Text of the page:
If we’re honest, we are always in need of forgivenes for something and we’re always in situations where we need to forgive others. Sadly we often fail in securing the first because we fail to show the second. Even a casual reading of our text shows that there is a connection between the two. Before you can enjoy forgiveness you have to extend it to others. Perhaps these words from John Henry Jowett will help us rethink the matter:
We are always inclined to set a limit to our moral obligations. We wish, as we say, “to draw a line somewhere.” We want to appoint a definite place where obligation ceases, and where the moral strain may be released. The Apostle Peter wished his Master to draw such a line in the matter of forgiveness. “Lord, how oft shall I forgive? Till seven times?” He wanted a tiny moral rule which he could apply to his brother’s conduct.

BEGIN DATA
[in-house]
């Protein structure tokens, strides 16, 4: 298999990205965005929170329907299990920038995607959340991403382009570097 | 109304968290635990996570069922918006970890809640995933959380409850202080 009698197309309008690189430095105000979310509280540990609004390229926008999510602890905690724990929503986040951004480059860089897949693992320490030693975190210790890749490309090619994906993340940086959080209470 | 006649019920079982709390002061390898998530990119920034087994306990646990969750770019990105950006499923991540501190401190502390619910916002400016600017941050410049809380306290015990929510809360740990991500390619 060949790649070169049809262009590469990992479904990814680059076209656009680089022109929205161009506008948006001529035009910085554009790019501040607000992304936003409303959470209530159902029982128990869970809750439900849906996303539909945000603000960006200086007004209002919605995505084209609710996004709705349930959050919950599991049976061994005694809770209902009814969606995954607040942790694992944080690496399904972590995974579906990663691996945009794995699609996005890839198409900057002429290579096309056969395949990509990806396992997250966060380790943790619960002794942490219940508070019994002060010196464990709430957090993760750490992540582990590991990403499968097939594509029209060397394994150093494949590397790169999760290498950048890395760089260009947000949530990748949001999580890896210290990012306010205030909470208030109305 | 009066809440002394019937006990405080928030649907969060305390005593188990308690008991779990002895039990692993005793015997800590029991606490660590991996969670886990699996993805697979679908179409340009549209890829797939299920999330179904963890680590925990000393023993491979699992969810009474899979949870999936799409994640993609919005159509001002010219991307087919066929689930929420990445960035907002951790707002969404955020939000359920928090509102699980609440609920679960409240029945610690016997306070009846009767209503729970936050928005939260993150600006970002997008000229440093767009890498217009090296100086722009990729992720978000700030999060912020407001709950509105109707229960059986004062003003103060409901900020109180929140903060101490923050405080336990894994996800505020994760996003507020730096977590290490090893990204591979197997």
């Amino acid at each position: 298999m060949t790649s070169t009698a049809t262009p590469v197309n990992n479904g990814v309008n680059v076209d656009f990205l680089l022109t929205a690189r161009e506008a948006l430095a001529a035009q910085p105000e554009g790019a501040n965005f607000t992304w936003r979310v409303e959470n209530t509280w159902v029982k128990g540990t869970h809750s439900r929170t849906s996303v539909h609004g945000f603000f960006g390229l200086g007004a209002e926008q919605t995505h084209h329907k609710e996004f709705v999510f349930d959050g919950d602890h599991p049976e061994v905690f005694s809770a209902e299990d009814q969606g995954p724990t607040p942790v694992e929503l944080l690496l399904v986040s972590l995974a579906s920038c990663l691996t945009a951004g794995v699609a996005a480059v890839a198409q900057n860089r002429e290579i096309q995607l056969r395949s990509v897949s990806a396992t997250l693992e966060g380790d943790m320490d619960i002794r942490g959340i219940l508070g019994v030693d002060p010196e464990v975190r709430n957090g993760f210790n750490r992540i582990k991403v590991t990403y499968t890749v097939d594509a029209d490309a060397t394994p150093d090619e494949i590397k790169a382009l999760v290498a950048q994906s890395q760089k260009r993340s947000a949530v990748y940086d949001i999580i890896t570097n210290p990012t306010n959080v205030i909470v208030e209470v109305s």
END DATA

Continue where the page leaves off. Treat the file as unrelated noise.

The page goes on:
Not so the Lord. Our Master tells His disciple that in those spiritual realms relations are not governed by arithmetic. We cannot, by counting, measure off our obligations. Our repeated acts of forgiveness never bring us nearer to the freedom of revenge. No amount of sweetness will ever permit us to be bitter. We cannot, by being good, obtain a license to be evil. The fact of the matter is, if our goodness is of genuine quality, every act will more strongly dispose us to further goodness. It is the counterfeit element in our goodness that inclines us to the opposite camp. It is when our forgiveness is tainted that we anticipate the “sweetness” of revenge.